The new Shabistan Super Cinema has been put together exceptionally well, and routinely fills its auditorium. It is an initiative that has also bridged the divide between old and new cinema. The cinema halls at Shabistan have a rich history, and the theatre itself stands lined-up against five other old cinemas, such as Metropole. All kinds of Pakistani films used to be shown at these once illustrious cinemas on Abbot Road, until the downturn of local films occurred.
“The cinema was in the heart of the city. It has culture and legacy. Abbot Road and McLeod road are famous for films but families had stopped coming [here]. Now our halls are filled with families who never used to visit this part of town,” says Mufti.
Mufti, who launched Super Cinema’s first screen at the Royal Palm Golf & Country Club, has always maintained high-definition cinematic experiences and says that they are here to stay. He has systematically been acting on his long-term plan, which hopes to push traditional pioneers of multiplex and cinema distribution in Lahore. The result has been a dramatic shift in Lahore for both cinema-goers and Pakistan’s local film distributors. Dominated by only one or two major players over the last few years, the growth in multiplexes has been shaken up by the introduction of Summit Entertainment’s Super Cinema. In a span of two years, Super Cinema has added 15 new cinema screens to the city and plans to continue expanding.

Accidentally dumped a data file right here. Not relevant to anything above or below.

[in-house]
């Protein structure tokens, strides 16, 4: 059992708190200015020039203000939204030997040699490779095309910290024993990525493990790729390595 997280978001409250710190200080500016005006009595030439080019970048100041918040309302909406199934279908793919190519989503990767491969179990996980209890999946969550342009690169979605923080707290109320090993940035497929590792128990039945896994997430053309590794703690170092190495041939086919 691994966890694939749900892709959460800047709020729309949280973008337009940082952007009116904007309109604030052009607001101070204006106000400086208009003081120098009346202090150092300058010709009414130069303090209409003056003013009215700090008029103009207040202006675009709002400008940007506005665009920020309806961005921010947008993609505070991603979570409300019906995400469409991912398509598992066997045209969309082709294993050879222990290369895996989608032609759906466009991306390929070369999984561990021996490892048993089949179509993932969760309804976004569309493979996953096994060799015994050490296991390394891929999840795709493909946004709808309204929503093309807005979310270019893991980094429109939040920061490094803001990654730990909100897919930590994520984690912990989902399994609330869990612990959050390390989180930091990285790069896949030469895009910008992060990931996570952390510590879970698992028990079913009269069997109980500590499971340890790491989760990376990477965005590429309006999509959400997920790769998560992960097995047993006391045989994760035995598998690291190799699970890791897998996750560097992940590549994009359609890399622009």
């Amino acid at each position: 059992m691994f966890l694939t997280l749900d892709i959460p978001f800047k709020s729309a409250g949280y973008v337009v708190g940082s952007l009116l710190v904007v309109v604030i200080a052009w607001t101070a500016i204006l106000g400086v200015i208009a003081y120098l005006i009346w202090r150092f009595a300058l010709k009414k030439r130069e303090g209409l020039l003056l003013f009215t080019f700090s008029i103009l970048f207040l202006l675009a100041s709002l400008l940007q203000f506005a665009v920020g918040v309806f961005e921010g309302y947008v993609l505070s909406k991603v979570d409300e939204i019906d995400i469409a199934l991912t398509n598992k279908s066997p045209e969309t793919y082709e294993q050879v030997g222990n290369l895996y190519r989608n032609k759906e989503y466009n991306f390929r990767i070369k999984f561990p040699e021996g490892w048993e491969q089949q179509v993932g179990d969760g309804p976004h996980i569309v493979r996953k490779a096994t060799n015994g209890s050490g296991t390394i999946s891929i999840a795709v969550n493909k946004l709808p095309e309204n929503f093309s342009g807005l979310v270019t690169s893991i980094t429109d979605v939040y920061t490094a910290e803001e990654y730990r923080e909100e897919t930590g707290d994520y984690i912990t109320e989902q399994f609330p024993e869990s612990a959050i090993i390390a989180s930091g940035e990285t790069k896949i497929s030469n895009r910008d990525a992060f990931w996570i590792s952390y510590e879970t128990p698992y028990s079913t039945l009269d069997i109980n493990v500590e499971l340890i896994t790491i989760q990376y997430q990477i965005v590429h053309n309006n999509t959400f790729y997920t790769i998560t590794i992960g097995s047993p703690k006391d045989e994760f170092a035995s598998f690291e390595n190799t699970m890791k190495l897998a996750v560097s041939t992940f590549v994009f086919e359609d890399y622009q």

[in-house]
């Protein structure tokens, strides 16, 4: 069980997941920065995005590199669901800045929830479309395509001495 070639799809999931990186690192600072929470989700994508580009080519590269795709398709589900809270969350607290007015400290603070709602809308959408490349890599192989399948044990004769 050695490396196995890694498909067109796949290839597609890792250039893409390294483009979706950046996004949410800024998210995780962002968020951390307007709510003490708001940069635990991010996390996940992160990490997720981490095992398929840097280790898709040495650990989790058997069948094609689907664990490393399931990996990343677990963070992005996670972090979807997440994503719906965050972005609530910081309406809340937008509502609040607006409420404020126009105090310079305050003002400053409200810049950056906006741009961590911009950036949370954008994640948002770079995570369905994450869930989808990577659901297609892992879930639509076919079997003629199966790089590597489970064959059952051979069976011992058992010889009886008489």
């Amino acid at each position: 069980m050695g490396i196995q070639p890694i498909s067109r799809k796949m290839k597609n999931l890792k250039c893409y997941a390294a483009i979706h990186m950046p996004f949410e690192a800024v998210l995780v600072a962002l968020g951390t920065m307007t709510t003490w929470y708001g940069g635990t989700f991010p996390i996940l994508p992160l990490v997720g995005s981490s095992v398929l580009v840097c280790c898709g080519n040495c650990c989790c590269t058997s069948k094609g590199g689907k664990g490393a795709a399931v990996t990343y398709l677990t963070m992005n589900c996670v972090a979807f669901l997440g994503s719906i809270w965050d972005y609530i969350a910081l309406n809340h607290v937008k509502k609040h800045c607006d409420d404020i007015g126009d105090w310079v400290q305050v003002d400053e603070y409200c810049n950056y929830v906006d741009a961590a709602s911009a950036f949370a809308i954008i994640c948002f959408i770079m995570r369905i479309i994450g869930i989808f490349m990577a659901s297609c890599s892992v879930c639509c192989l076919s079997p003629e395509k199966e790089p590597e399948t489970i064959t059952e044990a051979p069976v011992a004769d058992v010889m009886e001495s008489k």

These plans were complemented with another adventure on Mufti’s part, to develop the first cinema inside a mall on MM Alam Road. This multiplex screen, which has already started to accommodate private screenings, is the first of its kind in Lahore. Basing this decision on the American concept of making cinema part of the shopping experience, Mufti says that it will give easy access to people in Gulberg who are looking to catch a movie while out shopping.
“It gives you multiple facilities under one roof, you can go shop, have a good time, and have food. The view is amazing, we have three screens there, and a gold cinema with VIP services,” says Mufti.
Now, with an infrastructure of a growing number of multiplex screens firmly in place, the next frontier is an expansion of the film distribution options in Lahore. Summit Entertainment has already started to import foreign films, such as Rush and Once upon a time in Mumbai Dobaara, and are quietly getting involved with local movies as well.
“We are picking up Pakistani movies. This wave that has sort of taken place, where there is improved Pakistani content, we want to be a part of that as well,” says Mufti.
“I think things have changed for the better, people are starting to come back to cinemas but when you talk about Pakistan and numbers, I feel even a hundred screens for Lahore would not be enough. The potential is a lot and growth and competition will be a good thing.”

Monday, 25 November 2013

Director's cut: 'Waar' is more pro-Pakistan, than anti-India

The tension on the Line of Control between India and Pakistan is always simmering, with each blaming the other for extremist elements within their territory.

Amidst political tensions a new film that insinuates an Indian hand behind terrorist violence, has set the box office on fire in Pakistan.
'Waar' is Pakistan's biggest film to date which has crossed approx $ 2 million at the box office till date.